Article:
As if the 10 commandments are the moral guidelines, To make sure individuals do the things they are supposed to do and not the things they’re not supposed to do so that they can be good and moral and upstanding individuals.

In 2020 Ray Moore’s statue of the 10 commandments made a comeback at his nonprofit the Foundation For Moral Law. At the ceremony where they were installed in the entryway, portico Ray Moore said ‘the 10 commandments are their moral foundation and without them, we see an uptick in crime.’  In 2017 Ray Moore was accused of sexual assault that had happened years earlier and 2 of those victims had been children. I’m not arguing his case but even if he did it’s not one of the 10 so he’s still a good moral person, right?

Here’s the thing, God did not give the law to the Hebrew people so that they could turn out to be good and moral individual persons, and certainly not good and moral persons who pass judgment on those who are not in covenant with their God. The law was given to a group of people wandering in the wilderness with no unifying idea to make them into one people. God was not making moral individuals, God was building a community, a way of living that would be a light to the nations.

I think that’s the 1st thing we get wrong when we, Western 21st century Christian read these ancient texts, The culture of the time, the air they were breathing and the water they were swimming in, and the way that they saw what it meant to be human and live in the world was very different from ours.  We live amid an ideal of individualism, that we are each full and complete without each other, that we don’t anyone else, that I have to look out for myself, and that if there are consequences for my individualism–it’s because “they” aren’t doing enough, to do whatever it is to advance themselves, as individuals.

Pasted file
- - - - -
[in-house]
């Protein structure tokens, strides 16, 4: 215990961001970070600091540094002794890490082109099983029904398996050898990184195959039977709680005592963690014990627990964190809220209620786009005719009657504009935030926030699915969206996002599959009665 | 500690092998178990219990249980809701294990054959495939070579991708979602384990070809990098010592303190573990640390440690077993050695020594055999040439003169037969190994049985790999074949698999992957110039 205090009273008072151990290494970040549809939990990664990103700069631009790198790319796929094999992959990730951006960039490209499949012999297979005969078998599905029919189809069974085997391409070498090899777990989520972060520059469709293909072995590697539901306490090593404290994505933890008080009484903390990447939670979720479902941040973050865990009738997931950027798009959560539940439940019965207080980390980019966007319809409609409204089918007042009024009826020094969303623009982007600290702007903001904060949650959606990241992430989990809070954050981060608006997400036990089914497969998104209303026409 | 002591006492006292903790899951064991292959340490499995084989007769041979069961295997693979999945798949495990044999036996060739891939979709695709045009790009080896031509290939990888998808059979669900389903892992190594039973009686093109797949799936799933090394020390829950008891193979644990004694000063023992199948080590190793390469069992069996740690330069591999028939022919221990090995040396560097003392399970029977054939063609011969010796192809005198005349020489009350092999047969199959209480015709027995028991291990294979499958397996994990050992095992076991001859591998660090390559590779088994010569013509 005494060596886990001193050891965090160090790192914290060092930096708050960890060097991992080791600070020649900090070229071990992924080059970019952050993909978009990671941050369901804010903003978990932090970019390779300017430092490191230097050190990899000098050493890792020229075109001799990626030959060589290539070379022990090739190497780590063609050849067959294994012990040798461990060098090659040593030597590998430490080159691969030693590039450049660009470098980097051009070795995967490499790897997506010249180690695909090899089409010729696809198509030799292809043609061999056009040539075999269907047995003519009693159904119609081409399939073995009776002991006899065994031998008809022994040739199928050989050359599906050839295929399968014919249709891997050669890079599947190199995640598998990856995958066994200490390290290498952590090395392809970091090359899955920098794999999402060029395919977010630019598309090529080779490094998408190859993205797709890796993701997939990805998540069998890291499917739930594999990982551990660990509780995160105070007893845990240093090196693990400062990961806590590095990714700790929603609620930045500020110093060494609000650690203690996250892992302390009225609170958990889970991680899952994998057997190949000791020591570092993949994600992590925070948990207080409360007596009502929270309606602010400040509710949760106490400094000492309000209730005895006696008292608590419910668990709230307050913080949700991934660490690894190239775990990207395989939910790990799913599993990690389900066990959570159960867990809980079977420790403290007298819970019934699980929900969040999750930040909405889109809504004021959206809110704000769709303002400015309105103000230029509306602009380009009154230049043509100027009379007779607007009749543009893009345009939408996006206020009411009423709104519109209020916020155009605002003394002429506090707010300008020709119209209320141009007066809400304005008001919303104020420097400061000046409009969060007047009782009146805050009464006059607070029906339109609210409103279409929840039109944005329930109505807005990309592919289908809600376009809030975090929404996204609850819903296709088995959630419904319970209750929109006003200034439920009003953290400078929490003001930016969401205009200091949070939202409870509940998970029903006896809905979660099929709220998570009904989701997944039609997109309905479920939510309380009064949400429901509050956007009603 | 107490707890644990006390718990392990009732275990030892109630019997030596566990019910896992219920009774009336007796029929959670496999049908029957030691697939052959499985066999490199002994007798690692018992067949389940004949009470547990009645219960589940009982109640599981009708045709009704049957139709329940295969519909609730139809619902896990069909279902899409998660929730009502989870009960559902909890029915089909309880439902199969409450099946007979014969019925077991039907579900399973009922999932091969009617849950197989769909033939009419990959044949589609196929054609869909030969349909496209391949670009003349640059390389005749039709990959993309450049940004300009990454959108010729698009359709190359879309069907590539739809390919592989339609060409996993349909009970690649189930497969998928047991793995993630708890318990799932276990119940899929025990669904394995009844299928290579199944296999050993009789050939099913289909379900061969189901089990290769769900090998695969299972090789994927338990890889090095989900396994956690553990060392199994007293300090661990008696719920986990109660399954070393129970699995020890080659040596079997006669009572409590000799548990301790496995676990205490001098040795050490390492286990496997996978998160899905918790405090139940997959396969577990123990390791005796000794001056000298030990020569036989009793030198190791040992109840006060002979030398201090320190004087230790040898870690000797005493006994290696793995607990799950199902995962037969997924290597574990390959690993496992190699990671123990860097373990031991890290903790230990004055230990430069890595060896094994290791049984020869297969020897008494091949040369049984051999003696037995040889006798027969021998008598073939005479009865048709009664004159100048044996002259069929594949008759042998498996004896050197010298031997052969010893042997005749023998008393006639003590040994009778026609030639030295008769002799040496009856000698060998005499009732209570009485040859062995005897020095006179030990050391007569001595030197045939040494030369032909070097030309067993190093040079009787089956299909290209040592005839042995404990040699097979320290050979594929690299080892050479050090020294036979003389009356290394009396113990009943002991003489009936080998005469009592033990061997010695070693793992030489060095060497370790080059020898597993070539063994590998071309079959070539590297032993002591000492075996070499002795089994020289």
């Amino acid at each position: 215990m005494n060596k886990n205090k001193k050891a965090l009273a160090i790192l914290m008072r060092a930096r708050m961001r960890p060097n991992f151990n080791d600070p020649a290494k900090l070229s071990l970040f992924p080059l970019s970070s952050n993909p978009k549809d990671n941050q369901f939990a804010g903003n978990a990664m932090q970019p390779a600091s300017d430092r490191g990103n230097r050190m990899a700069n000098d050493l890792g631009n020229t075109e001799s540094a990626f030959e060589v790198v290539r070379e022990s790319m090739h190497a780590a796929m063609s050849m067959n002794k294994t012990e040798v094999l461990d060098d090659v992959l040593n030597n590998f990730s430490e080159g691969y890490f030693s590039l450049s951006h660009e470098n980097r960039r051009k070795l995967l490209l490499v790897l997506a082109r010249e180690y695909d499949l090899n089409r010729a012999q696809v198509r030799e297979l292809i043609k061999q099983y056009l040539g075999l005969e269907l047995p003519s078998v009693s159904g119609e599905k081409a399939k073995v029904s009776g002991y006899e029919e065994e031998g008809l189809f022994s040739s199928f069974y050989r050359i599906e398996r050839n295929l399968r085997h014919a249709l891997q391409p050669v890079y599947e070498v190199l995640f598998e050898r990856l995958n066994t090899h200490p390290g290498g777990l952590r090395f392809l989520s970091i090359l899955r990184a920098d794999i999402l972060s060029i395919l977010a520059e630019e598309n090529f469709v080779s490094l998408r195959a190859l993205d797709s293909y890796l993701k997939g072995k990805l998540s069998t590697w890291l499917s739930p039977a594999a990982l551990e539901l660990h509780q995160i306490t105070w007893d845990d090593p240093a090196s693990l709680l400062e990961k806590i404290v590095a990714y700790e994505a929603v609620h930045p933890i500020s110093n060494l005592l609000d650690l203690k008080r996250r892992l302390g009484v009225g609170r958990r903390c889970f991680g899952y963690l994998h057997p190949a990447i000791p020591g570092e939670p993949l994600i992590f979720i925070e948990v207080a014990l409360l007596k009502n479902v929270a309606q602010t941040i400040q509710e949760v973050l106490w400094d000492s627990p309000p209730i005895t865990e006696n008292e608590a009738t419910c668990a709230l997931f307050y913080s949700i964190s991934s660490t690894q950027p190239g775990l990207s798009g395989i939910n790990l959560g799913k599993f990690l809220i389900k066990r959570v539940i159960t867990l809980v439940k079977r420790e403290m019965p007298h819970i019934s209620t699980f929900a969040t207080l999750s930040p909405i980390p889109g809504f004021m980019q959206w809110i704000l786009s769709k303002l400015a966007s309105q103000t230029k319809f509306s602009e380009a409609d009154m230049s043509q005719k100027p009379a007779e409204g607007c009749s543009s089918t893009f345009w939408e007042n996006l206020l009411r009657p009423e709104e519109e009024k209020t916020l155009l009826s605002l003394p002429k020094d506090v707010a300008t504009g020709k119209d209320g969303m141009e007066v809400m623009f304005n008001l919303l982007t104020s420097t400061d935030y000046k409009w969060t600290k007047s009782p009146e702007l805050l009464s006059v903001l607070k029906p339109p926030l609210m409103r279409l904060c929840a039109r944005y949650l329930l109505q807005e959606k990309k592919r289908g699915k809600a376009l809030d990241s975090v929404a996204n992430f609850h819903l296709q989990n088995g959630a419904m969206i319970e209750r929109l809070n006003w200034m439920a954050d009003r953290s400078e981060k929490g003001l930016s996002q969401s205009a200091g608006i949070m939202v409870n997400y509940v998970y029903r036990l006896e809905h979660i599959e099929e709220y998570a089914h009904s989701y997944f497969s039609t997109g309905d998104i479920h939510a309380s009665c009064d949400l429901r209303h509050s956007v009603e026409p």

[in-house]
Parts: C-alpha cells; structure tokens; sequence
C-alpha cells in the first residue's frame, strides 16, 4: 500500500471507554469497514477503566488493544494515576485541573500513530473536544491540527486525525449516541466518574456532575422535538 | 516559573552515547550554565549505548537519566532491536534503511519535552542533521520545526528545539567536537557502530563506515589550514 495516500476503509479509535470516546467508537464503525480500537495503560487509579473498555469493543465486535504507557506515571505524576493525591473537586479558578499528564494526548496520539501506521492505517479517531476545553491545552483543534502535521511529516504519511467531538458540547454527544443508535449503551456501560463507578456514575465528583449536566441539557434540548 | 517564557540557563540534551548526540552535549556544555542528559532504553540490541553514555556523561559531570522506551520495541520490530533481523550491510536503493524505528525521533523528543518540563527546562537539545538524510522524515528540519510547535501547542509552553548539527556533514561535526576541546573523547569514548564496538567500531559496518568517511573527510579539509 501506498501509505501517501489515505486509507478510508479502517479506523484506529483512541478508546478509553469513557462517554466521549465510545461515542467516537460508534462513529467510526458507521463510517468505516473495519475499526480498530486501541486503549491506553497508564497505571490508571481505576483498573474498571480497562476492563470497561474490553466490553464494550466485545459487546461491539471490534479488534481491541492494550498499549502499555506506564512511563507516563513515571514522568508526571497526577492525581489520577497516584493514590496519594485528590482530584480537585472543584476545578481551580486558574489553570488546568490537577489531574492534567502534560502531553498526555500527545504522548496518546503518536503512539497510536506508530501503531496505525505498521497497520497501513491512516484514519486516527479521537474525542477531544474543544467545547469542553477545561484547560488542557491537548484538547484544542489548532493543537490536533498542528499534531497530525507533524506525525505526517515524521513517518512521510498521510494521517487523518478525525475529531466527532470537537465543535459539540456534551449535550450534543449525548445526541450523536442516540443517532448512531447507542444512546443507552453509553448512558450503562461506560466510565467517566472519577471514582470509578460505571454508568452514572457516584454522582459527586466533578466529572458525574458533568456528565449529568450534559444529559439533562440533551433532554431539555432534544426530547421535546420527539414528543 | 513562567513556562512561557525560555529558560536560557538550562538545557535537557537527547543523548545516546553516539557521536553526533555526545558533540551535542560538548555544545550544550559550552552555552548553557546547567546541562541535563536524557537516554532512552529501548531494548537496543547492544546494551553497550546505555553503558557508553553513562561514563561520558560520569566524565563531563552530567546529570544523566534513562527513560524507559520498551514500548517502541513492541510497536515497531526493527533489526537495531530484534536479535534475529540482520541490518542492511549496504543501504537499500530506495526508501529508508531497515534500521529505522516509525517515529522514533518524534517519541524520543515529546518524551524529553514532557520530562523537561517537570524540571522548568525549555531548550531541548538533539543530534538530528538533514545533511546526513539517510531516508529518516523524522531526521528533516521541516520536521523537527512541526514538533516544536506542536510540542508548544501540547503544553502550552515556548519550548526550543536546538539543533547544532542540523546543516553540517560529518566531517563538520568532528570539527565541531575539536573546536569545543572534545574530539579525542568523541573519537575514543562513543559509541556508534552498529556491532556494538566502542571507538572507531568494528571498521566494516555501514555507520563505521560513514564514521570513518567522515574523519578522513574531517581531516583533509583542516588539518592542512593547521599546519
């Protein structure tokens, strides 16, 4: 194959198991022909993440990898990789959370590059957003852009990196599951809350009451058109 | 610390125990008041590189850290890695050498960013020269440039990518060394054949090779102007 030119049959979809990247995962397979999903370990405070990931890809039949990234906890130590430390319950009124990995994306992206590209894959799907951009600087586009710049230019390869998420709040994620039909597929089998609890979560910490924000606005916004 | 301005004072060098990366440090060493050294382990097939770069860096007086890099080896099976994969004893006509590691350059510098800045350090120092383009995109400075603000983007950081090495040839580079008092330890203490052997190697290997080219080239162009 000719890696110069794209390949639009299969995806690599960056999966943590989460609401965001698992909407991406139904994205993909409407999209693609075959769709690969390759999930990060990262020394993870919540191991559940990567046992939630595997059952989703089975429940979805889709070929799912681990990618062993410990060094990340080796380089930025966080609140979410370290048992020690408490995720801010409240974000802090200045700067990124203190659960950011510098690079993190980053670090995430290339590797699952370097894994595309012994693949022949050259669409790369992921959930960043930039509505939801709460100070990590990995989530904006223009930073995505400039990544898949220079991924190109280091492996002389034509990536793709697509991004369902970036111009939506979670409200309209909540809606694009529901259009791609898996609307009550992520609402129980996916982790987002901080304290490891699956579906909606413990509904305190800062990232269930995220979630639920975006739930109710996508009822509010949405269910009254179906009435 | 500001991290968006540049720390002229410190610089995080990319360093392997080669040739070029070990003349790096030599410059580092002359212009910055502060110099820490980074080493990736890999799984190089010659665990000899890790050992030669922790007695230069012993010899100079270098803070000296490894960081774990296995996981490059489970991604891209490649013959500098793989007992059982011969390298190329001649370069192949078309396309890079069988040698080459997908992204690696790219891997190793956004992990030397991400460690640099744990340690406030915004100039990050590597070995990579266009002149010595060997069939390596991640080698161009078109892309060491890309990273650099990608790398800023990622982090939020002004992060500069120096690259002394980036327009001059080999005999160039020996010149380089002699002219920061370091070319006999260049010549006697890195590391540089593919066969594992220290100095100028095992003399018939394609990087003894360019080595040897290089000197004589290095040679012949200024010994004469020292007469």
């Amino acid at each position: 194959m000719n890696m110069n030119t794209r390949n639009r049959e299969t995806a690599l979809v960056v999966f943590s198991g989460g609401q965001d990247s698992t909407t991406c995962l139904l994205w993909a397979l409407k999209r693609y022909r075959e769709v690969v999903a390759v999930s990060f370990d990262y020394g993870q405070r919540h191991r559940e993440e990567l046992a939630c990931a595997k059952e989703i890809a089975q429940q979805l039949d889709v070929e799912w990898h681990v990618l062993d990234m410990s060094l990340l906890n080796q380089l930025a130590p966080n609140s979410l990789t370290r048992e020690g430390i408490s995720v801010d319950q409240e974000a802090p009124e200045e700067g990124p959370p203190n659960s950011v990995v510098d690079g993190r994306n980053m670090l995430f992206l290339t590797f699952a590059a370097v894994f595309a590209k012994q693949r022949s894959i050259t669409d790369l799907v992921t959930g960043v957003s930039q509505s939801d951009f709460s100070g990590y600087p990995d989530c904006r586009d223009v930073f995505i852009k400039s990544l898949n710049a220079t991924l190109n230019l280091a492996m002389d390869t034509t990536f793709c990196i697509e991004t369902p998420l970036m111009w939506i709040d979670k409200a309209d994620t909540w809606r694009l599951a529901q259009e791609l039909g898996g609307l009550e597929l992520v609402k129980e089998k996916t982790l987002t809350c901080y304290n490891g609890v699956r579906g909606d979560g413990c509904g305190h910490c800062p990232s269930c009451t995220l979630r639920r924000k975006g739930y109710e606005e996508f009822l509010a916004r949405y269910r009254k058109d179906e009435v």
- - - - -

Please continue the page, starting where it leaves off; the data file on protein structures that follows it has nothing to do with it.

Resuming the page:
In the world of the texts, stories, these words, it wasn’t about the individual, it was about the us. Everyone was needed to make the agrarian, trade-based economy work. Everyone was needed to make the family work. And there was going to have to be a decision made. They could have valued the bodies and the people who would be the most productive, and the most useful, those who could advance the community to the next level or whatever it is, and devalued and removed from their community those who did not. But our story begins with all things being made out of a word and out of love and called good and blessed and made in God’s image. And our story tells us that 1st century Jews are going to sit down and have a conversation, and say that the law, that is the Torah and the prophets can be summarized in this: to love God with all our heart and all our strength and all our strength, and to love our neighbor as ourselves.  Why do we see the law as a 2 and a 1/2 ton burden when it begins and ends with love?